New Zealand grocery chain Foodstuffs diverted 27.1 tonnes of waste from landfill per store in August with its audited waste-minimisation program.
More than 120 stores have signed up to the program, which has increased the average waste-diversion rate from 64 per cent to 84 per cent and led to the equivalent of more than 3.2 million meals being donated to community food-bank services in the past 12 months.`
Foodstuffs New Zealand Managing Director Steve Anderson shared the results following the company being named a finalist in the Efficiency Champion category for the country’s 2017 Sustainable Business Network Awards.
“The team has really taken the mantra to heart that we’re guardians of both our community and the environment,” he said. “We’re making huge inroads into reducing our impact on our surroundings, all while ensuring that the most vulnerable in our communities benefit as well.”
Mr Andersons says every Foodstuffs team member is involved in reducing waste in all its forms.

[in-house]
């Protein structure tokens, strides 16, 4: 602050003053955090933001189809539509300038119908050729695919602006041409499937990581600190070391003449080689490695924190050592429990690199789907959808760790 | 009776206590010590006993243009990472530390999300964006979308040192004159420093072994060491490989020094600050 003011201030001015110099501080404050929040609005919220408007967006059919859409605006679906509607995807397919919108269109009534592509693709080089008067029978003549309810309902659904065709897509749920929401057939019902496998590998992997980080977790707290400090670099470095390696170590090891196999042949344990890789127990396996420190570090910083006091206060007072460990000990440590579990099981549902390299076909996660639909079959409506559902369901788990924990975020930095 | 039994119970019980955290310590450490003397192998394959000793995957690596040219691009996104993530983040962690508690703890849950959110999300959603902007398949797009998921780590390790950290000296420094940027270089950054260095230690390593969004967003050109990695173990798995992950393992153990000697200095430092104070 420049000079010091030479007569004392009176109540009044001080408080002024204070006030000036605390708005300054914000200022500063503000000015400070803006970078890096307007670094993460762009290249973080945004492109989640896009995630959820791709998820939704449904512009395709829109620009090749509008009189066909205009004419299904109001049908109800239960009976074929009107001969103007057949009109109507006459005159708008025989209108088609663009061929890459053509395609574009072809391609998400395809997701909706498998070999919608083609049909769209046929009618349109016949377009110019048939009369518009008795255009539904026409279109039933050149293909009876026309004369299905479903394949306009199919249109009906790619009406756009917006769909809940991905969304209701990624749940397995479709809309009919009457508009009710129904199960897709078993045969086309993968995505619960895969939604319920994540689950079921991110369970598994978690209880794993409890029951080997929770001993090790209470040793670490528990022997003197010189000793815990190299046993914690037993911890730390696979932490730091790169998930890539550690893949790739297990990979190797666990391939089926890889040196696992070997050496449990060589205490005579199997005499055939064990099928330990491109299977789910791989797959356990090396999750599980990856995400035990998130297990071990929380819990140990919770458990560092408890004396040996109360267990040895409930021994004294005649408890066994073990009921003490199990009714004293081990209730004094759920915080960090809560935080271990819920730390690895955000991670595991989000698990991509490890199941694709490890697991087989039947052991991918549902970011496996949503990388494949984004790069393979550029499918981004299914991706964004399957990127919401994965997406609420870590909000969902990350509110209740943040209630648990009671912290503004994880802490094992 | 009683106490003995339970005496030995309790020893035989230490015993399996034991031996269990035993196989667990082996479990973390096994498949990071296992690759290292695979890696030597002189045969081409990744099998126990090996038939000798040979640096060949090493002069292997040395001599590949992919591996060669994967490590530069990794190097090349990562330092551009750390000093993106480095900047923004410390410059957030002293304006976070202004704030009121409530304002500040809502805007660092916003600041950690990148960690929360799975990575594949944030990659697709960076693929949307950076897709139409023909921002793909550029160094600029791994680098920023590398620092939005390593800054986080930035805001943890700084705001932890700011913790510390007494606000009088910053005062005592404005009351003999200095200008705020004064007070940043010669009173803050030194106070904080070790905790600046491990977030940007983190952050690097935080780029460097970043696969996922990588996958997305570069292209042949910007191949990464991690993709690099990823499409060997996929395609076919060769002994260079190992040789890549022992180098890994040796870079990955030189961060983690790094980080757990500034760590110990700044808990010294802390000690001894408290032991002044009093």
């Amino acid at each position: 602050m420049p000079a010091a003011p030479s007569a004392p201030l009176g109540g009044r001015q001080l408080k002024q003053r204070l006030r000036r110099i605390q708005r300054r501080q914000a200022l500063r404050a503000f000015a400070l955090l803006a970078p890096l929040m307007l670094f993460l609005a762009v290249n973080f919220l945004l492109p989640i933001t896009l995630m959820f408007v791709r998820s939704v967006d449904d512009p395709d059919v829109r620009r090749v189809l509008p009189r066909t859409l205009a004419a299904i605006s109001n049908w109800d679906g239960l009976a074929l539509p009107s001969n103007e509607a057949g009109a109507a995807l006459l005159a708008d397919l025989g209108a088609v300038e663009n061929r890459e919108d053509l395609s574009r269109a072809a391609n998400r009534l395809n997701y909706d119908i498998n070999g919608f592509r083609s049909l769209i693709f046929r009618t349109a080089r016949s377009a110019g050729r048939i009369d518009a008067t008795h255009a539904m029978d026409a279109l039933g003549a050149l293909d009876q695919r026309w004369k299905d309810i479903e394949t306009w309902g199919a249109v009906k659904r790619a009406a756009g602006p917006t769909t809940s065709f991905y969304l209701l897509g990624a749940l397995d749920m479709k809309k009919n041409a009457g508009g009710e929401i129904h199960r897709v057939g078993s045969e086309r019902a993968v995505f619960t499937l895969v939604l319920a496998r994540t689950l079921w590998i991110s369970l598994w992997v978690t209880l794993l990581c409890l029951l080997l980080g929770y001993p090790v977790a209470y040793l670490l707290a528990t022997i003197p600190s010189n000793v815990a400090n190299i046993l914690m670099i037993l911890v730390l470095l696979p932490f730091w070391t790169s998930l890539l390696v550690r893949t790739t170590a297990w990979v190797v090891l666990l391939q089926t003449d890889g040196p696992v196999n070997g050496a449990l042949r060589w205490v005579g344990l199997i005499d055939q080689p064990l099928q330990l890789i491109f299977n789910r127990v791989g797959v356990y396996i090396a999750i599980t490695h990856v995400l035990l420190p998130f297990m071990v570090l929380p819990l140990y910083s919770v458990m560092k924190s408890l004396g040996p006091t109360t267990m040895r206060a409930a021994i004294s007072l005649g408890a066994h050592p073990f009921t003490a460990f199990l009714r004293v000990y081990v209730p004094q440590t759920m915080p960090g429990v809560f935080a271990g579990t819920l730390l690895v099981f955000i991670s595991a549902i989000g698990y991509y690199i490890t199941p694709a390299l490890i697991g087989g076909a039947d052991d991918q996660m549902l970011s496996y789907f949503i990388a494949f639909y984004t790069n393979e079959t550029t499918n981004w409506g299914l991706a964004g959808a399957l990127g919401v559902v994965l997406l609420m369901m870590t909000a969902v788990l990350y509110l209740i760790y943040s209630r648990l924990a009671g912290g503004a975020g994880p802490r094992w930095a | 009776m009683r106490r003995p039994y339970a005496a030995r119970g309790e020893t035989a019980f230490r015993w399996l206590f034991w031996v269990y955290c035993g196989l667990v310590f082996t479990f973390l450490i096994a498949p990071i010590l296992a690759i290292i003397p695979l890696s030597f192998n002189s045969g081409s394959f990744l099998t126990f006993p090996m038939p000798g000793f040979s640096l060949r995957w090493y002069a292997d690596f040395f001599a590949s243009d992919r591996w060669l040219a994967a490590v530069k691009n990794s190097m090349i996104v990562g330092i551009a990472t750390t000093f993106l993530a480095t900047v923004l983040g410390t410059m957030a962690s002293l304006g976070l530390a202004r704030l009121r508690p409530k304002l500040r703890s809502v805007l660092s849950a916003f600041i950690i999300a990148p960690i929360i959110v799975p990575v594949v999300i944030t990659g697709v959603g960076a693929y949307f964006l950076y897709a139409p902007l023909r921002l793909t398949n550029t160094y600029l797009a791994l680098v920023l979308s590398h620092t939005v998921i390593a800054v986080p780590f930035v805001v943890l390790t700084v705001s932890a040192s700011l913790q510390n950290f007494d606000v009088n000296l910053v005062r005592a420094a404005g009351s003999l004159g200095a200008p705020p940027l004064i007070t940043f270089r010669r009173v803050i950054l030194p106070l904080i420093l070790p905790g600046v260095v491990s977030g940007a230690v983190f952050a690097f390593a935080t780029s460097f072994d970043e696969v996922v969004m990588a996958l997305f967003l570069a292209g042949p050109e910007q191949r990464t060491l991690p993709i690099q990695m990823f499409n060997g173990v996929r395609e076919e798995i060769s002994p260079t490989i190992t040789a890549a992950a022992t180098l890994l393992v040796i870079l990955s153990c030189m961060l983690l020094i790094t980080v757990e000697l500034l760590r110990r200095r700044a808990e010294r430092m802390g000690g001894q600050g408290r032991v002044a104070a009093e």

“It just makes so much sense,” he said. “Waste costs. It costs in terms of environmental and social damage, it’s expensive to remove and affects the country in which we have the privilege to live and work.
“Our waste-diversion rate is very impressive. We’re looking at an estimated 32,300 tonnes of residual waste prevented from ending up in landfill in the past 12 months. As we extend the program throughout the business, the positive impact will be increasingly felt by the business and local councils. We know that many councils are looking at zero-waste targets, and we’re playing our part in that ambition.”
Diverted waste is made up of about 61 per cent tradeable commodities (cardboard, paper and plastic film), six per cent other mixed recyclables, 29 per cent bakery produce and protein for repurposing or reprocessing, and four per cent food donated for human consumption.
“New Zealand’s future depends on all of us being committed to treading lightly,” Mr Anderson said. “We’ve been serving the community for nearly 100 years. It’s up to us to make sure that we continue to do so sustainably, ensuring the New Zealand we know and love is here for many hundreds of years to come.”